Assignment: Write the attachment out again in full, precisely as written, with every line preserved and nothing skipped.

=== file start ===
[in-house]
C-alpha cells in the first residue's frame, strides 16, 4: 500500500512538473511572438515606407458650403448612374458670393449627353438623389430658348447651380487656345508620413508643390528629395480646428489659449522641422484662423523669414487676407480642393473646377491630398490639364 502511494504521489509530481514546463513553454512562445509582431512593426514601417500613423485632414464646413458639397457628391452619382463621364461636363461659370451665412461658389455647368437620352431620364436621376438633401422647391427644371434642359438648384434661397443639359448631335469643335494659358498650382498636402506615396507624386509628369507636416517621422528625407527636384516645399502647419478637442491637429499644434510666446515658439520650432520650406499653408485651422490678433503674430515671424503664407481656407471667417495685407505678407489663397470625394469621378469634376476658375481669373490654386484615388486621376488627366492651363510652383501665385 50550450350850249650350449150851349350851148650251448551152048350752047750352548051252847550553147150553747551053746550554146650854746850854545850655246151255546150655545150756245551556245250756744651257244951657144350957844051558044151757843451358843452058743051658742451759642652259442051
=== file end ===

[in-house]
C-alpha cells in the first residue's frame, strides 16, 4: 500500500512538473511572438515606407458650403448612374458670393449627353438623389430658348447651380487656345508620413508643390528629395480646428489659449522641422484662423523669414487676407480642393473646377491630398490639364 502511494504521489509530481514546463513553454512562445509582431512593426514601417500613423485632414464646413458639397457628391452619382463621364461636363461659370451665412461658389455647368437620352431620364436621376438633401422647391427644371434642359438648384434661397443639359448631335469643335494659358498650382498636402506615396507624386509628369507636416517621422528625407527636384516645399502647419478637442491637429499644434510666446515658439520650432520650406499653408485651422490678433503674430515671424503664407481656407471667417495685407505678407489663397470625394469621378469634376476658375481669373490654386484615388486621376488627366492651363510652383501665385 50550450350850249650350449150851349350851148650251448551152048350752047750352548051252847550553147150553747551053746550554146650854746850854545850655246151255546150655545150756245551556245250756744651257244951657144350957844051558044151757843451358843452058743051658742451759642652259442051